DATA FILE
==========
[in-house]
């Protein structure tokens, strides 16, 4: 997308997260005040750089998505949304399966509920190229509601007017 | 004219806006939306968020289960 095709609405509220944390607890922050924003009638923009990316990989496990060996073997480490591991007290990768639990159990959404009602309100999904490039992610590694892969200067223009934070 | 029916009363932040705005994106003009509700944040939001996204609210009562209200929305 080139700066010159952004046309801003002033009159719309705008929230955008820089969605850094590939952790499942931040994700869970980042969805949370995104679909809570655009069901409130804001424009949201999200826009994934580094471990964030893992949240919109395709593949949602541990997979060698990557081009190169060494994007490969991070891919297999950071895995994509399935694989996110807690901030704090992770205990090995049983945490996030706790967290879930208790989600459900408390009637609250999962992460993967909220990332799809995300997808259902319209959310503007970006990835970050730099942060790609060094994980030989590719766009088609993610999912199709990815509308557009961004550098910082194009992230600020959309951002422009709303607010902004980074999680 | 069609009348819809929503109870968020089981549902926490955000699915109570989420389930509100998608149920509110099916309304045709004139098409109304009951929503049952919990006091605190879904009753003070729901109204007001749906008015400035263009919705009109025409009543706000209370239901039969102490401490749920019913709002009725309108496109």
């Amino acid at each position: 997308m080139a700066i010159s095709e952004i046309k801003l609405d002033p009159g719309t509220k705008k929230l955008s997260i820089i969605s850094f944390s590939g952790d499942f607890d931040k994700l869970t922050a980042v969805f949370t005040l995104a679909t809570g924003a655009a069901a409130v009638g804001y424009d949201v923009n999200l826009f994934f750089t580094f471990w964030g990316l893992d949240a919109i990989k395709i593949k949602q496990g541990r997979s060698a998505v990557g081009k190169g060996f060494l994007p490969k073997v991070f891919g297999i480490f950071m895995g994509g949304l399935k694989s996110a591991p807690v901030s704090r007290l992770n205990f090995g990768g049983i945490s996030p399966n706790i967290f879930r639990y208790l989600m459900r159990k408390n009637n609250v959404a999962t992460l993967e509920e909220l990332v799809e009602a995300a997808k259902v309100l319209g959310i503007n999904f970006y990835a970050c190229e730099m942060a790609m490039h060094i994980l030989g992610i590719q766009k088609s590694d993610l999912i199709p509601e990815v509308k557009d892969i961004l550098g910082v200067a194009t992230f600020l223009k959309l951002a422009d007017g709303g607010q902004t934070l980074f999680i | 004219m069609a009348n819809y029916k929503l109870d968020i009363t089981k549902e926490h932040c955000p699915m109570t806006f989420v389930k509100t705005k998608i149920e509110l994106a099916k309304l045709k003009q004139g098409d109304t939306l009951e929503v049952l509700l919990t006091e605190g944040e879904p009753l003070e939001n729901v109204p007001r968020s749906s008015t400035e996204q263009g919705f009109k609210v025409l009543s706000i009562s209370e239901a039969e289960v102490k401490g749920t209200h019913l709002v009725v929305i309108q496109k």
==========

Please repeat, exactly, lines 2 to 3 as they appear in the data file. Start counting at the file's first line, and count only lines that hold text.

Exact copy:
């Protein structure tokens, strides 16, 4: 997308997260005040750089998505949304399966509920190229509601007017 | 004219806006939306968020289960 095709609405509220944390607890922050924003009638923009990316990989496990060996073997480490591991007290990768639990159990959404009602309100999904490039992610590694892969200067223009934070 | 029916009363932040705005994106003009509700944040939001996204609210009562209200929305 080139700066010159952004046309801003002033009159719309705008929230955008820089969605850094590939952790499942931040994700869970980042969805949370995104679909809570655009069901409130804001424009949201999200826009994934580094471990964030893992949240919109395709593949949602541990997979060698990557081009190169060494994007490969991070891919297999950071895995994509399935694989996110807690901030704090992770205990090995049983945490996030706790967290879930208790989600459900408390009637609250999962992460993967909220990332799809995300997808259902319209959310503007970006990835970050730099942060790609060094994980030989590719766009088609993610999912199709990815509308557009961004550098910082194009992230600020959309951002422009709303607010902004980074999680 | 069609009348819809929503109870968020089981549902926490955000699915109570989420389930509100998608149920509110099916309304045709004139098409109304009951929503049952919990006091605190879904009753003070729901109204007001749906008015400035263009919705009109025409009543706000209370239901039969102490401490749920019913709002009725309108496109």
């Amino acid at each position: 997308m080139a700066i010159s095709e952004i046309k801003l609405d002033p009159g719309t509220k705008k929230l955008s997260i820089i969605s850094f944390s590939g952790d499942f607890d931040k994700l869970t922050a980042v969805f949370t005040l995104a679909t809570g924003a655009a069901a409130v009638g804001y424009d949201v923009n999200l826009f994934f750089t580094f471990w964030g990316l893992d949240a919109i990989k395709i593949k949602q496990g541990r997979s060698a998505v990557g081009k190169g060996f060494l994007p490969k073997v991070f891919g297999i480490f950071m895995g994509g949304l399935k694989s996110a591991p807690v901030s704090r007290l992770n205990f090995g990768g049983i945490s996030p399966n706790i967290f879930r639990y208790l989600m459900r159990k408390n009637n609250v959404a999962t992460l993967e509920e909220l990332v799809e009602a995300a997808k259902v309100l319209g959310i503007n999904f970006y990835a970050c190229e730099m942060a790609m490039h060094i994980l030989g992610i590719q766009k088609s590694d993610l999912i199709p509601e990815v509308k557009d892969i961004l550098g910082v200067a194009t992230f600020l223009k959309l951002a422009d007017g709303g607010q902004t934070l980074f999680i | 004219m069609a009348n819809y029916k929503l109870d968020i009363t089981k549902e926490h932040c955000p699915m109570t806006f989420v389930k509100t705005k998608i149920e509110l994106a099916k309304l045709k003009q004139g098409d109304t939306l009951e929503v049952l509700l919990t006091e605190g944040e879904p009753l003070e939001n729901v109204p007001r968020s749906s008015t400035e996204q263009g919705f009109k609210v025409l009543s706000i009562s209370e239901a039969e289960v102490k401490g749920t209200h019913l709002v009725v929305i309108q496109k």